The monsoon has arrived, and for wheat farmers like Dennis Palmer, it’s a little too early.
“It’s really screwed things up,” he said Wednesday.
In November, Palmer sowed 700 acres of Desert Duram wheat, a little more than usual.
But before his contracted harvesters could finish combining, the Father’s Day storm rolled in.
While the 185 or so acres of standing wheat was just beginning to dry, Tuesday’s drencher set harvest back once more.
“We’ve never seen the monsoon this early,” Palmer said. “I’m 68 years old, and I’ve seen a lot of monsoons.”
He pointed out the irony of the longest day of sunlight of the year becoming the first day of rain.
Besides turning fields to mud and prolonging the sale of a crop, the rain can also affect the grain’s color.
A kernel of wheat usually has a light brown color, Palmer explained.
When it gets rained on, it turns white, or “bleachy,” he said. And that means the folks buying the grain won’t pay as much.
The reason kernel color is so important is because most of Arizona’s wheat ends up in pasta.
And discriminating customers expect constancy.
Kernels of wisdom
Although the 2022 wheat harvest is going a little differently than other years, Arizona farmers have grown wheat for more than a century.
The superior quality of Arizona’s durum wheat is recognized globally. About half of Arizona’s patented Desert Durum crop is exported.
But before it makes it that far, it has to get plucked from the field. And weather can, as Palmer said earlier, really screw things up for wheat farmers.
On Monday, Randy Norton, the local extension office’s interim regional director for Cochise and Graham counties, sat in his pickup as rain poured down, talking on his cell.
“Rain is always a two-edged sword,” he said. “It’s much needed and much wanted by the local growers,” he said, but he admitted that storms can wreak havoc for wheat farmers.
“[The] crop gets wet, and they can’t harvest it,” Norton said.
If harvest gets too prolonged, wheat can “shatter,” or drop its valuable kernels, he added.
Then there’s the wind issue, which can “lodge” fields, laying the stalks over and flattening them. Combines may have to run against the natural direction of the crop to salvage the harvest, causing crop loss.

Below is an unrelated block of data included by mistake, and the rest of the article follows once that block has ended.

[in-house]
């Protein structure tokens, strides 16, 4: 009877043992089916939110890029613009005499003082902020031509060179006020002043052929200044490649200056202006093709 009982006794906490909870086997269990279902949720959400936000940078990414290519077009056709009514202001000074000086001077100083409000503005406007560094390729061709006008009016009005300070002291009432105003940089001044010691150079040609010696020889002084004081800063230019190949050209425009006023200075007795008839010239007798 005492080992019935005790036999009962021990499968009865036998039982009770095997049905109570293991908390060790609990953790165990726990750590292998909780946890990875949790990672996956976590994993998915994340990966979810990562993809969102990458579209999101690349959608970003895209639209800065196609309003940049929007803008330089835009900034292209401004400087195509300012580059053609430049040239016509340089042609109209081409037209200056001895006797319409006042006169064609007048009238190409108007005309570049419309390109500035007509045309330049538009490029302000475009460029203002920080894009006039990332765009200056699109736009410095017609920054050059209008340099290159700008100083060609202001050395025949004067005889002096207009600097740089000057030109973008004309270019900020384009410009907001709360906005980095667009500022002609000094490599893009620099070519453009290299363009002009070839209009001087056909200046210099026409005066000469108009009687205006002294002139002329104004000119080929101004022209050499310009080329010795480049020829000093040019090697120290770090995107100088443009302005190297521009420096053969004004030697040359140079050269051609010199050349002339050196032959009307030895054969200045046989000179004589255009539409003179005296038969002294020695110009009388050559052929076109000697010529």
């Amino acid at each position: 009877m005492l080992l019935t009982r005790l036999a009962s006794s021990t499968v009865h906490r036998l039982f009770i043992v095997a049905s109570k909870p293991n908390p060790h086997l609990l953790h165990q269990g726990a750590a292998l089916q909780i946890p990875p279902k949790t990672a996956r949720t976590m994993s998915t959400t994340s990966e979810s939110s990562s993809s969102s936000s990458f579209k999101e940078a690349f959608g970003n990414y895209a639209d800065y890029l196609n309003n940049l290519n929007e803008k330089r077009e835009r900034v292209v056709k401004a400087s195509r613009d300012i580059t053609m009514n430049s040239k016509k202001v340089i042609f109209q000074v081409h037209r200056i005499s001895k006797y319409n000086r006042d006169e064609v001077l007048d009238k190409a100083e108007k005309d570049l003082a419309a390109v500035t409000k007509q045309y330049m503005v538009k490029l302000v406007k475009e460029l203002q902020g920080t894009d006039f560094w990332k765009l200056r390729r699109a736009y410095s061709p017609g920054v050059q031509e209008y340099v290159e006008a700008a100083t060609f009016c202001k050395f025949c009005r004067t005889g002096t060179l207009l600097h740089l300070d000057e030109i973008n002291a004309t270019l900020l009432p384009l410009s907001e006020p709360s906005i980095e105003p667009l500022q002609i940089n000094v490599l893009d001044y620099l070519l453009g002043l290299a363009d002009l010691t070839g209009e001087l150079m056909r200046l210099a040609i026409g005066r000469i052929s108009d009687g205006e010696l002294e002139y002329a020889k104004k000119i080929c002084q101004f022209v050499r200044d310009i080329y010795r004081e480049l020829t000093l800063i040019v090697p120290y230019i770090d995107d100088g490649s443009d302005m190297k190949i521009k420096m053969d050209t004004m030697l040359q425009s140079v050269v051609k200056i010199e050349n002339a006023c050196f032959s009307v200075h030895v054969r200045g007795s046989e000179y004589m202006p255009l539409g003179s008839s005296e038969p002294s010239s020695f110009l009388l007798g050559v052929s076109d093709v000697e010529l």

Excess moisture can also cause pathogen growth on the wheat heads, where the kernels lie.
“Most of the wheat I’ve seen there in the [Gila] Valley is pretty short,” Norton said, to minimize the impact of wind.
The right hue
Eric Wilkey has worked for Arizona Grain in Casa Grande for 33 years. He’s seen a lot of bushels of wheat come and go through the private company, which acts as a wholesaler for local wheat producers. Most of the wheat they process is exported for premium pasta flour, and Wilkey knows what buyers want.
It isn’t bleached-out kernels, either.
“We’re concerned at this point that we don’t have repeated rains on this crop,” he said Wednesday.
He estimated about 20 percent of the area’s wheat crop was still in the field; he thinks the monsoon is a week to 10 days earlier than normal.
A sprinkle of rain here and there won’t affect a harvest, but sustained rains will cause the wheat to lighten, Wilkey said, which produces a pasta that is a pale instead of a golden yellow.
Imagine the way that pasta changes in boiling water, he suggested. It gets lighter the more water it absorbs.
Overall, Wilkey said there hasn’t been a large impact to wheat quality from the rain; however, Palmer said he would have to separate his two harvests into different bins, as one would be a higher grade than the other due to the drenching.
Once wheat is transferred to bulk storehouses like Arizona Grain, it’s inspected by USDA workers who grade the quality, weigh the grain, measure moisture and protein content, and examine the ratio of foreign or included materials. Farmers are paid according to the color, weight, protein content and cleanliness of the wheat.
“Protein [content] is typically an indicator of either quality or quantity or both,” Wilkes said.
Imagine your kid’s macaroni and cheese, he continued. Lower quality pasta is made with lower-quality wheat, which leaves specs called “checks” in the finished product. These look like light-colored dots in the pasta, and they indicate a low gluten strength which makes the pasta come apart in boiling water.
Wilkey acknowledged the ticket to the perfect pasta really starts with the grower: He’s worked with multi-generational farms during his three decades at Arizona Grain.
“The Arizona farmer is really somebody pretty special,” Wilkes said.
“A grower, he’s gotta be a scientist, and a gambler to some degree,” he explained.
“Mother Nature does factor in.”
Source - https://www.eacourier.com